In her recent essay “Lost Properties,” Chris Kraus profiles a number of artists who have found creative engagement in contexts far afield from the dominant institutions of the art world. There are art school graduates who operate a brewery to support a small gallery, and a group of artists who are organizing against the debt system. “Being an artist [today],” Kraus writes, “doesn’t necessarily mean making drawings or paintings or sculpture or even installations or videos. The desire to pursue a life in ‘fine art’ simply means a desire to respond creatively to the present, just as the disciplines of ‘poetry’ or ‘rock & roll’ were ciphers for countercultural lifestyles in other eras.”
The anti-debt organizers who Kraus discusses are involved in the Rolling Jubilee, a project of Strike Debt, an activist group that emerged from the ferment of Occupy Wall Street. The Rolling Jubilee purchases distressed debt for pennies on the dollar and then, instead of collecting on the debt, abolishes it. So far the project has abolished $18.5 million in medical and student loan debt. A central reason for the Rolling Jubilee’s success has been its use of tactics that powerfully combine symbolic and concrete forms of agitation—an approach that has been influenced by the artists involved in the project. Kraus suggests that if the Rolling Jubilee can be construed as partly an artistic undertaking, it is one that flouts received ideas about art and political engagement: “[The Rolling Jubilee] goes straight to the conceptual heart of semio-capital, in ways that material-based, old-fashioned ‘political art’ can only contemplate. Instead of producing objects that fetishize past revolutions, projects like the Rolling Jubilee abstract the concept of debt with wit and elegance, and, in the same gesture, attack and ameliorate it.”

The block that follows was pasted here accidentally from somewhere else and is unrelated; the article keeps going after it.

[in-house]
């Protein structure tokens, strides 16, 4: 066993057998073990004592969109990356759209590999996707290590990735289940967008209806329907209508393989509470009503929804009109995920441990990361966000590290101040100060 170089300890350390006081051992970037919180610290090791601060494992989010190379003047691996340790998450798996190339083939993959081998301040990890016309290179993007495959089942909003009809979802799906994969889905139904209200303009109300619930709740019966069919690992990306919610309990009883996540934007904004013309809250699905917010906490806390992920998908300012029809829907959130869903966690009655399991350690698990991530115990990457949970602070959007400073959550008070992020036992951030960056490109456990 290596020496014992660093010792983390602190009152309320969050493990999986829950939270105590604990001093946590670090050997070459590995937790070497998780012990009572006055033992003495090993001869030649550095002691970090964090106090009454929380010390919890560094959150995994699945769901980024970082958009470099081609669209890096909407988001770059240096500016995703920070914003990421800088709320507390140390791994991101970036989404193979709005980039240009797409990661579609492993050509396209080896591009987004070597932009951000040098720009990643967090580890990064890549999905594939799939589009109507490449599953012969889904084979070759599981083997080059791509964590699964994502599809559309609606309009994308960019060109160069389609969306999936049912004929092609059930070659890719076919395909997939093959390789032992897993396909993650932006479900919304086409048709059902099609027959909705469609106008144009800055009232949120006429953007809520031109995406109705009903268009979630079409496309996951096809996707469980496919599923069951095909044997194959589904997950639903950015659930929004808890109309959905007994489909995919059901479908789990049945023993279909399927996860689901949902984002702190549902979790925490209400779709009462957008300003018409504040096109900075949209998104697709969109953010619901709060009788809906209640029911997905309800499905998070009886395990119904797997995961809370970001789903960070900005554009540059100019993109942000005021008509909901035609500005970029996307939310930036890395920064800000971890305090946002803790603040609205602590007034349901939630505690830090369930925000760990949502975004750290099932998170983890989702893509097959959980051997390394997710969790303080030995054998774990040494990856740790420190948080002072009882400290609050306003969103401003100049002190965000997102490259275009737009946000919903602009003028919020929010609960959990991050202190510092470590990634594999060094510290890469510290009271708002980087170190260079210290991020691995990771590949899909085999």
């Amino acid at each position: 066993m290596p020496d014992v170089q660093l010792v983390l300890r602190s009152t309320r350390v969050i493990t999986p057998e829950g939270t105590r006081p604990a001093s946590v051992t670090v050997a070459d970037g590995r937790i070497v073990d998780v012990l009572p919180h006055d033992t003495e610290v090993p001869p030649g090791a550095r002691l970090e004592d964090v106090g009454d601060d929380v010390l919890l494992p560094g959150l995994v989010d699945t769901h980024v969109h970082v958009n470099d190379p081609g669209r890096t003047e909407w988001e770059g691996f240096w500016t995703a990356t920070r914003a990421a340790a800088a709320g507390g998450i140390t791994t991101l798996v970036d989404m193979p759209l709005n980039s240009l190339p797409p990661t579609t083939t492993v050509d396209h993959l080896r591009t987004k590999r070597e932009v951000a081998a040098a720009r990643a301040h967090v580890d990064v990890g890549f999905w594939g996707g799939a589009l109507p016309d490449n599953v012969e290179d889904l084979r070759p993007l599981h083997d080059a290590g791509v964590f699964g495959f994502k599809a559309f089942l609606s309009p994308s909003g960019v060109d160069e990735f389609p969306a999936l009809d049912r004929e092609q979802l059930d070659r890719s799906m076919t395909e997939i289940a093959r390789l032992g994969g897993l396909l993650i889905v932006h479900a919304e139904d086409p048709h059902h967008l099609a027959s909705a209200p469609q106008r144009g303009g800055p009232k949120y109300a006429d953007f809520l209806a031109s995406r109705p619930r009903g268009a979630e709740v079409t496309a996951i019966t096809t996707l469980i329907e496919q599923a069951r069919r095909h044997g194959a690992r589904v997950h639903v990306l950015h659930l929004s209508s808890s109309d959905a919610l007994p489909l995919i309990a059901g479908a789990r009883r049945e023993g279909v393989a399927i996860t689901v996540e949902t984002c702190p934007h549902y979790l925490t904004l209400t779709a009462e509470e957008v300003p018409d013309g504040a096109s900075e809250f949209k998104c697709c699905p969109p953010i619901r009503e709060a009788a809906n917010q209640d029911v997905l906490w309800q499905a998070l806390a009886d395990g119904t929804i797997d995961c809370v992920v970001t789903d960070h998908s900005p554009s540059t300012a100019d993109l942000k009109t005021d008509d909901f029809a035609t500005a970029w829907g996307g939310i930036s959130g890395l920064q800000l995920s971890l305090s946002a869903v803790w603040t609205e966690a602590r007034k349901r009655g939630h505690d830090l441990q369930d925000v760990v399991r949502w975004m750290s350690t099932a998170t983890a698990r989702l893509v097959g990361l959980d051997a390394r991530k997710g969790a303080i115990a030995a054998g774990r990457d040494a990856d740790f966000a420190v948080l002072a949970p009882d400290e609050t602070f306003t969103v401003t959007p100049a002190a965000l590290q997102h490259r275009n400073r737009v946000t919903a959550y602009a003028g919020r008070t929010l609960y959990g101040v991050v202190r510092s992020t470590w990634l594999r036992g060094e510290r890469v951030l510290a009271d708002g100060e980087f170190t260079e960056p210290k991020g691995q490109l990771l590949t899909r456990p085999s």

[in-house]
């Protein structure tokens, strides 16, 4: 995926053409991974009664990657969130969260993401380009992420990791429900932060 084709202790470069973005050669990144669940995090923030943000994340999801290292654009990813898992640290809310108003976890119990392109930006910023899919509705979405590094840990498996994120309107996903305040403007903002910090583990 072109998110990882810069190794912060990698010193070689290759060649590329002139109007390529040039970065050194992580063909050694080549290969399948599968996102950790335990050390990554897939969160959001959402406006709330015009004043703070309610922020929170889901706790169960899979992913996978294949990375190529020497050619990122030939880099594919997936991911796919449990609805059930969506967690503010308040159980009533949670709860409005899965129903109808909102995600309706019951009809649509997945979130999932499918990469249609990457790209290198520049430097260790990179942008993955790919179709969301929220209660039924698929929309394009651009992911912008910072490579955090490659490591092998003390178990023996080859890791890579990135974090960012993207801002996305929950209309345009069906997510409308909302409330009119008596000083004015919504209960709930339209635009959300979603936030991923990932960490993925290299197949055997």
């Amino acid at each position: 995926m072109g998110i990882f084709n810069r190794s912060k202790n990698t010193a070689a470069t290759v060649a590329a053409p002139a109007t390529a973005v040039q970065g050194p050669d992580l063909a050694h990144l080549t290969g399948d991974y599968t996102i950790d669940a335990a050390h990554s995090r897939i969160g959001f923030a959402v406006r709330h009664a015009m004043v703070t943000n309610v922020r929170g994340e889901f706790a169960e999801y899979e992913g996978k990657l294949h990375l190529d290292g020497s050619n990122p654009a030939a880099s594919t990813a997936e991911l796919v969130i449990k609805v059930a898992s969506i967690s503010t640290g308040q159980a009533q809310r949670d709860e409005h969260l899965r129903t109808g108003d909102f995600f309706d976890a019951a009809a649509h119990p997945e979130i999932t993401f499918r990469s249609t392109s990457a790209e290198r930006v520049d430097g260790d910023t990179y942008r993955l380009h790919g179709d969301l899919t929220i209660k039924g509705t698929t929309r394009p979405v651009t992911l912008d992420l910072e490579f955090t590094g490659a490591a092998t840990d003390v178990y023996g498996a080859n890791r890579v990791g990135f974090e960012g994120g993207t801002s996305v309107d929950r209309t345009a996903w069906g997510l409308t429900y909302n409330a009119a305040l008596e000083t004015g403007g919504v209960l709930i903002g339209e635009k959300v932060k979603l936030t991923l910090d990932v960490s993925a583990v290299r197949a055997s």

Rather than addressing abstract questions about the relationship between art and politics, this conversation will take a resolutely empirical approach. What kinds of actual social movements and radical projects are actual artists engaged in today? Do they participate as artists, or is this aspect of their identity incidental to their involvement? Do artists have particular skills and knowledge that can be useful to emancipatory struggles? Conversely, in what ways do artists, wittingly or otherwise, contribute to the cooptation and recuperation of these struggles?
For more information about the Rolling Jubillee click here
The Debt Resisters’ Operations Manual. Published by Strike Debt.
Lost Properties by Chris Kraus. Published by Semiotext(e), 2014.